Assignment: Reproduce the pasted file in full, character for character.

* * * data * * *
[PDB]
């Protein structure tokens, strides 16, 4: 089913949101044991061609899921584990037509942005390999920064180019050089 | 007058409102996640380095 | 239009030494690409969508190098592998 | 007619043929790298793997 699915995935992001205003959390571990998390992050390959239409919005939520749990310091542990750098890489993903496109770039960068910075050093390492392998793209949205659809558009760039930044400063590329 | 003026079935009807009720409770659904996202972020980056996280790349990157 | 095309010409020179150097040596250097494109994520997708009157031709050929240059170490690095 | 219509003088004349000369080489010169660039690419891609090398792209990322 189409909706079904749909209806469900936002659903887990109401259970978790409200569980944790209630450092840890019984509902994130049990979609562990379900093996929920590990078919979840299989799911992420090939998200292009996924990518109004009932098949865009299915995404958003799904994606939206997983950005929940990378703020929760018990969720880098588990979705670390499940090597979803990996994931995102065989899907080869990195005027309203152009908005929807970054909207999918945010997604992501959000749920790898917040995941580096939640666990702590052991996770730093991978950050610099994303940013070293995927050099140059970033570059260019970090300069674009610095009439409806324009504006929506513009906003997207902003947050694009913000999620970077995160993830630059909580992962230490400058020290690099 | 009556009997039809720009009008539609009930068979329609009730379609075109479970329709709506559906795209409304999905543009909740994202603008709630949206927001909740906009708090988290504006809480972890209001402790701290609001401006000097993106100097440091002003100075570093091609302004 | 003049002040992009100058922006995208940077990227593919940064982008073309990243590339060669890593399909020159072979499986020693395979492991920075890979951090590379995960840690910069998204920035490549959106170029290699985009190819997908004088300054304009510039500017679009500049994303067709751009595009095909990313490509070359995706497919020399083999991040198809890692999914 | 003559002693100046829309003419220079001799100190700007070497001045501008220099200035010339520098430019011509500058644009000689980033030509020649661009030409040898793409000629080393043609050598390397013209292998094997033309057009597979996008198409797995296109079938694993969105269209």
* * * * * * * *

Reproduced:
[PDB]
């Protein structure tokens, strides 16, 4: 089913949101044991061609899921584990037509942005390999920064180019050089 | 007058409102996640380095 | 239009030494690409969508190098592998 | 007619043929790298793997 699915995935992001205003959390571990998390992050390959239409919005939520749990310091542990750098890489993903496109770039960068910075050093390492392998793209949205659809558009760039930044400063590329 | 003026079935009807009720409770659904996202972020980056996280790349990157 | 095309010409020179150097040596250097494109994520997708009157031709050929240059170490690095 | 219509003088004349000369080489010169660039690419891609090398792209990322 189409909706079904749909209806469900936002659903887990109401259970978790409200569980944790209630450092840890019984509902994130049990979609562990379900093996929920590990078919979840299989799911992420090939998200292009996924990518109004009932098949865009299915995404958003799904994606939206997983950005929940990378703020929760018990969720880098588990979705670390499940090597979803990996994931995102065989899907080869990195005027309203152009908005929807970054909207999918945010997604992501959000749920790898917040995941580096939640666990702590052991996770730093991978950050610099994303940013070293995927050099140059970033570059260019970090300069674009610095009439409806324009504006929506513009906003997207902003947050694009913000999620970077995160993830630059909580992962230490400058020290690099 | 009556009997039809720009009008539609009930068979329609009730379609075109479970329709709506559906795209409304999905543009909740994202603008709630949206927001909740906009708090988290504006809480972890209001402790701290609001401006000097993106100097440091002003100075570093091609302004 | 003049002040992009100058922006995208940077990227593919940064982008073309990243590339060669890593399909020159072979499986020693395979492991920075890979951090590379995960840690910069998204920035490549959106170029290699985009190819997908004088300054304009510039500017679009500049994303067709751009595009095909990313490509070359995706497919020399083999991040198809890692999914 | 003559002693100046829309003419220079001799100190700007070497001045501008220099200035010339520098430019011509500058644009000689980033030509020649661009030409040898793409000629080393043609050598390397013209292998094997033309057009597979996008198409797995296109079938694993969105269209």